Keep a spreadsheet of every institution that you apply to and every institution that you are highly interested in. It would be extremely disappointing to complete an application and then to finally realize that you already submitted one to that institution. Something else to keep in mind is that some institutions do not post to hiring platforms like higheredjobs because of the costs, so it’s a good idea to check HR websites of institutions of interest as well.

Remember that institutional fit is just as important to you as it is to the hiring committee.

Always keep in mind that you are also interviewing the institution when you have an on-campus interview. You want to make sure that the institutional fit is a good one for you as well. Don’t settle if an institution gives off “bad” vibes or something doesn’t feel right. It’s also important to make sure that the mission of the institution aligns with your values for the most part or if there are some policies that you do not agree with, that you can still work with them and maintain your personal values. Also, ask about the basic requirements of the job. Not every “Resident Director” position, for example, is the same. You want to make sure that you are aware of all of your requirements before going into the position.

Be as genuine as possible during interviews.

It is just as important to be as “real” as possible during interviews as it is to be on our professional “A game.” You can still let your personality shine through while maintaining professionalism. During my first job search I would make a joke about not judging my professionalism based on my dining habits when I would share a meal with interviewers. For the most part, the individuals would laugh. When I interviewed with the institution that ended up hiring me, a colleague (who later became a good friend) accidentally spilled water on her shirt during the meal. We all laughed, and I knew at that moment that the institution was a good fit for me. When you’re genuine with colleagues during an interview, it shows.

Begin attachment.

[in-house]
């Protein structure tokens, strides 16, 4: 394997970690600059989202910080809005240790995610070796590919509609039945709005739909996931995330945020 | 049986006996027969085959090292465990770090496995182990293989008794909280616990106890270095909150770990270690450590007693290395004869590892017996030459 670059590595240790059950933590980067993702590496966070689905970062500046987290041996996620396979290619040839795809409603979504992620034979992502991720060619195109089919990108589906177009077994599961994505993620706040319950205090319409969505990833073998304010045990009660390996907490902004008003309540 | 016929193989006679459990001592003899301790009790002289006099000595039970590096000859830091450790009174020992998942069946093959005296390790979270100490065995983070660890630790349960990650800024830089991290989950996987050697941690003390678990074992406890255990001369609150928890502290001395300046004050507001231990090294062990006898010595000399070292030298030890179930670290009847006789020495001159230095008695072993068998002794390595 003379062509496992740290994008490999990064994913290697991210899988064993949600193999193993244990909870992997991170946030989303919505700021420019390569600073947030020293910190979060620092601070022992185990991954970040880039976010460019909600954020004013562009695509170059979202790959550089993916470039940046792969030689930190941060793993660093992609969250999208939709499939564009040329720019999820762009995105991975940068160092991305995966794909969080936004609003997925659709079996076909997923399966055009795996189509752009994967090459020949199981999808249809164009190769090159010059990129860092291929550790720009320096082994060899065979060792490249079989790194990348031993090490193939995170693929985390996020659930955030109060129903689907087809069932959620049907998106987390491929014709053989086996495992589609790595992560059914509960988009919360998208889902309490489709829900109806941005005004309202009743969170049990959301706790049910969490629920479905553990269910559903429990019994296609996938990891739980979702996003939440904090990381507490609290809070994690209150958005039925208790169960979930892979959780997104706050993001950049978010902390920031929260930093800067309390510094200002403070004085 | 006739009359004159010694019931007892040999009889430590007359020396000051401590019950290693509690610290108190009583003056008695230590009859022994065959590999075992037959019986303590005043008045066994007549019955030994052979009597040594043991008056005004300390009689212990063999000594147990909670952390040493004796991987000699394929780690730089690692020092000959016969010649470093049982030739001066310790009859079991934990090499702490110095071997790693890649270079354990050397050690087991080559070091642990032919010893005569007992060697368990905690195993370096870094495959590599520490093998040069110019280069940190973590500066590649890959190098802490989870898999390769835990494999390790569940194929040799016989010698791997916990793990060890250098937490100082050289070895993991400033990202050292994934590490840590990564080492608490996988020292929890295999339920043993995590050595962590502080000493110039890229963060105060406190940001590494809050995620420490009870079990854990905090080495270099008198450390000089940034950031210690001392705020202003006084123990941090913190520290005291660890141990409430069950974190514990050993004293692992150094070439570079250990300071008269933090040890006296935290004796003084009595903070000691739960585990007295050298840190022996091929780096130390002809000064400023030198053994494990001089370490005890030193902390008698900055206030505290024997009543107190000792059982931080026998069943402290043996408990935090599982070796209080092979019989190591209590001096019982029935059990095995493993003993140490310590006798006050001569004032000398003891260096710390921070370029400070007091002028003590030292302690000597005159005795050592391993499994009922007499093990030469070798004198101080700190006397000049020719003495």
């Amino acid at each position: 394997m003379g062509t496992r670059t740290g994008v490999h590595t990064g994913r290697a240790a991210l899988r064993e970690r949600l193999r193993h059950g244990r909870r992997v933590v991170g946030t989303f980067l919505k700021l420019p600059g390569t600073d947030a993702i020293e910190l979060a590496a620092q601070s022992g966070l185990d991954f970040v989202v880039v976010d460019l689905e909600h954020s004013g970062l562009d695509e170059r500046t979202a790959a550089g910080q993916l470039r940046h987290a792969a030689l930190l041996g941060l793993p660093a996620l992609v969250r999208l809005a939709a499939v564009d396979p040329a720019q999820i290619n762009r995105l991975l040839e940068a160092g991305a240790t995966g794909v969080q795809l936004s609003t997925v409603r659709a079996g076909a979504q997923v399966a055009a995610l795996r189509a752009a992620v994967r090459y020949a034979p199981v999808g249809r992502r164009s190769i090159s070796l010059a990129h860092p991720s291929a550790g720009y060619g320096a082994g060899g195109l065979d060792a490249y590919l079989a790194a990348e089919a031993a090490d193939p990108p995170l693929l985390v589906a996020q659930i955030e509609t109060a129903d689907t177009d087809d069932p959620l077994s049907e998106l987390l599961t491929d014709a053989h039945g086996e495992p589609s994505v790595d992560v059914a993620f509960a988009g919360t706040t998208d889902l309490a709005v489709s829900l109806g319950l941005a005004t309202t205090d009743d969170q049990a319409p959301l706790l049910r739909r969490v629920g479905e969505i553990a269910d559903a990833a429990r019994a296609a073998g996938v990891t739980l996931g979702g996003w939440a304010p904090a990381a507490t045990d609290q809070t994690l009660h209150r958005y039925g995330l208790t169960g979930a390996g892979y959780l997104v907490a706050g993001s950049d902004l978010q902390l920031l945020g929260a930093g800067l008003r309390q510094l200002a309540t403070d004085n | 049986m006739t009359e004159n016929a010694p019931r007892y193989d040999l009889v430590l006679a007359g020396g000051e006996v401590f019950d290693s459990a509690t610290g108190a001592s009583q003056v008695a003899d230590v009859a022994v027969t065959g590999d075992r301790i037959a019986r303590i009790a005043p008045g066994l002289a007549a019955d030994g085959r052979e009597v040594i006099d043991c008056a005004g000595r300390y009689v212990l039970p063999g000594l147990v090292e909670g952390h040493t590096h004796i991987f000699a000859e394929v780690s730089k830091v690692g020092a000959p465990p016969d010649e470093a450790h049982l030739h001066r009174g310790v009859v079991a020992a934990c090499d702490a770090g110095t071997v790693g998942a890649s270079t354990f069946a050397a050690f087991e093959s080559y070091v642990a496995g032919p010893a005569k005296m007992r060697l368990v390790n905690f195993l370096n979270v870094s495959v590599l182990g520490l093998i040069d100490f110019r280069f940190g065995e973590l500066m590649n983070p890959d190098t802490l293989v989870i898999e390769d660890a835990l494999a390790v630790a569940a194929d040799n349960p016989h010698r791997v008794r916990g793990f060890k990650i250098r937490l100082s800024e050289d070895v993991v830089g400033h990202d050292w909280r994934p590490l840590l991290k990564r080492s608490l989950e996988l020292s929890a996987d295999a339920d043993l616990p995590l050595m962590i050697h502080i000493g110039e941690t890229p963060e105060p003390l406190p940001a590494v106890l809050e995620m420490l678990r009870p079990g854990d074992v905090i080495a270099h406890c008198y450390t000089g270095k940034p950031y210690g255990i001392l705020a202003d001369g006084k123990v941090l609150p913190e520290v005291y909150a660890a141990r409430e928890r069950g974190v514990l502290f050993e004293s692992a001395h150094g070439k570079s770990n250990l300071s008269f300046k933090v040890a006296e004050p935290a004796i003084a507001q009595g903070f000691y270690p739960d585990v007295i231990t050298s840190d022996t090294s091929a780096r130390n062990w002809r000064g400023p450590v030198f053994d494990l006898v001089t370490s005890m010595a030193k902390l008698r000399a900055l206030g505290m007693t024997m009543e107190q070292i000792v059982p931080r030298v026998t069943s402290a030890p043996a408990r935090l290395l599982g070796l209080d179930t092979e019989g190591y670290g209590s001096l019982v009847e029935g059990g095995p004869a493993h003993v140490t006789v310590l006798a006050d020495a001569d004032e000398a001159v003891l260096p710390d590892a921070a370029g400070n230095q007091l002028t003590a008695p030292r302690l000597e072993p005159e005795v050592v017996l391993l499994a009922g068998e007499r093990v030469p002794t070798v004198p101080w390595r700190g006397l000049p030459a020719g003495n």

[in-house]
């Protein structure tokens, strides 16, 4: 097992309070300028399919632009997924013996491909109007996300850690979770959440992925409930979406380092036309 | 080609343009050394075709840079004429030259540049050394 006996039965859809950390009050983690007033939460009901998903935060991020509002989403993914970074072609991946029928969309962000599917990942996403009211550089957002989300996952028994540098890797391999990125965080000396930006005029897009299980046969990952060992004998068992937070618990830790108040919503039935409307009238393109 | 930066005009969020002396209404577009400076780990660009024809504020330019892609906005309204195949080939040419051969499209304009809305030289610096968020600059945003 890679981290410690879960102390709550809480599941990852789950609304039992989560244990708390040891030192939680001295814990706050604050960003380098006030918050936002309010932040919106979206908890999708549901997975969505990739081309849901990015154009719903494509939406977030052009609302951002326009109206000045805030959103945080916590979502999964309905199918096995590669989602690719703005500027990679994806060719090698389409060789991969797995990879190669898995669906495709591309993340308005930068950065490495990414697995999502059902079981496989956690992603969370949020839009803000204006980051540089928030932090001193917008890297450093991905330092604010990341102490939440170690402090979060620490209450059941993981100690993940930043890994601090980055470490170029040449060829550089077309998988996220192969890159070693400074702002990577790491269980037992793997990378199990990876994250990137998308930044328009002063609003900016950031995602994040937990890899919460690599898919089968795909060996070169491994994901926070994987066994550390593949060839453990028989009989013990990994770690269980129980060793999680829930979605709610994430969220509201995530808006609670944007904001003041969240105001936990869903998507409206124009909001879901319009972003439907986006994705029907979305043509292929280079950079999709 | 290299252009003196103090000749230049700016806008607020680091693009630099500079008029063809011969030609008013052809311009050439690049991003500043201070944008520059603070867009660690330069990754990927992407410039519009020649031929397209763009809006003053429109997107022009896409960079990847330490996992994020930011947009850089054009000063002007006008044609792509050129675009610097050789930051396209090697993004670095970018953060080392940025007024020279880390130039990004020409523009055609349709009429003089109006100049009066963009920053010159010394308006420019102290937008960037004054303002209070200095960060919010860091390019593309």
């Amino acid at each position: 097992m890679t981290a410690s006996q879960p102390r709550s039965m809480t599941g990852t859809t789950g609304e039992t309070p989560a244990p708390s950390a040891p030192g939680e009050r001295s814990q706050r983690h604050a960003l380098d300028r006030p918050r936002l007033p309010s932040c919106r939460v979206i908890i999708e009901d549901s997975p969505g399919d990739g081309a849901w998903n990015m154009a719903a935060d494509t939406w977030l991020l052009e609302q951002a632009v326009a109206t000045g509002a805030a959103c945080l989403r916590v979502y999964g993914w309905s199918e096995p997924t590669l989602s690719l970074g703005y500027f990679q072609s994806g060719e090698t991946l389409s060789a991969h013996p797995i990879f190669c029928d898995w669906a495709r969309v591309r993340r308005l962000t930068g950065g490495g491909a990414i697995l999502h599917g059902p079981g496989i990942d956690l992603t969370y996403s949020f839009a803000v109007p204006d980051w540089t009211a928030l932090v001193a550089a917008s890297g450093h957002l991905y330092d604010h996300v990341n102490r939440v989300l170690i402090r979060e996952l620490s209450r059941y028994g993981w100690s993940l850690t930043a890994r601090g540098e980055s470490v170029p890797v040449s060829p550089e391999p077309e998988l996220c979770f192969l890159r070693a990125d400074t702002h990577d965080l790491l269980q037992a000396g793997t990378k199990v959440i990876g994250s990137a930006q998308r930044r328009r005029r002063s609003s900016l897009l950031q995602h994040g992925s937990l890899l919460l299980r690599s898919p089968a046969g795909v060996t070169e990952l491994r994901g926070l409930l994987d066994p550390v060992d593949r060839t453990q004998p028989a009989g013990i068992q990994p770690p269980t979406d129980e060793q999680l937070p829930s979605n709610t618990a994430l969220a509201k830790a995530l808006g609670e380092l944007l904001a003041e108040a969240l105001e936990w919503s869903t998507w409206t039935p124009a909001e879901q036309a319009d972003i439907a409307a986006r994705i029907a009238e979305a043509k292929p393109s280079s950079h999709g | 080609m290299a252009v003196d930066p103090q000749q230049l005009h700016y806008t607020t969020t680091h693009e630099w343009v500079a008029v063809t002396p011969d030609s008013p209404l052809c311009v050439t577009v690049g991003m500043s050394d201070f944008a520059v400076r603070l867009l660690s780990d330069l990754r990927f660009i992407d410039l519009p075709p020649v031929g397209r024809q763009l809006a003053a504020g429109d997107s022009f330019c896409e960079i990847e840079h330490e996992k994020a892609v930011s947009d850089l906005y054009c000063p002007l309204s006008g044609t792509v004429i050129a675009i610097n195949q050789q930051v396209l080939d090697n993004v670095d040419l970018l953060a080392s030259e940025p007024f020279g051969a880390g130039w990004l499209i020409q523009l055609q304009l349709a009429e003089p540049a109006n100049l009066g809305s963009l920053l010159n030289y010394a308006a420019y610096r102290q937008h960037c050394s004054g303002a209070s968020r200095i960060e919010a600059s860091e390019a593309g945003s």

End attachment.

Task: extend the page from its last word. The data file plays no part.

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Me right before attending my first job placement conference at MAPC!
The reality is that many professionals in our field don’t find their dream job right away. The important thing is to keep searching. Hold your head up. Try to continue to build your skillset wherever you end up so that you can continue to that next professional step in the near future. Every day we can do something to better ourselves both professionally and personally. To my fellow class of 2019 grads and others who are job searching right now: I’m rooting for you. I hope that you all get your “dream jobs” (or something close enough) where you’ll continue to grow and bring a lot of amazing skills to the table. We’re going to get through this. Keep your head held high every step of the way and to remember that you’re not alone in this.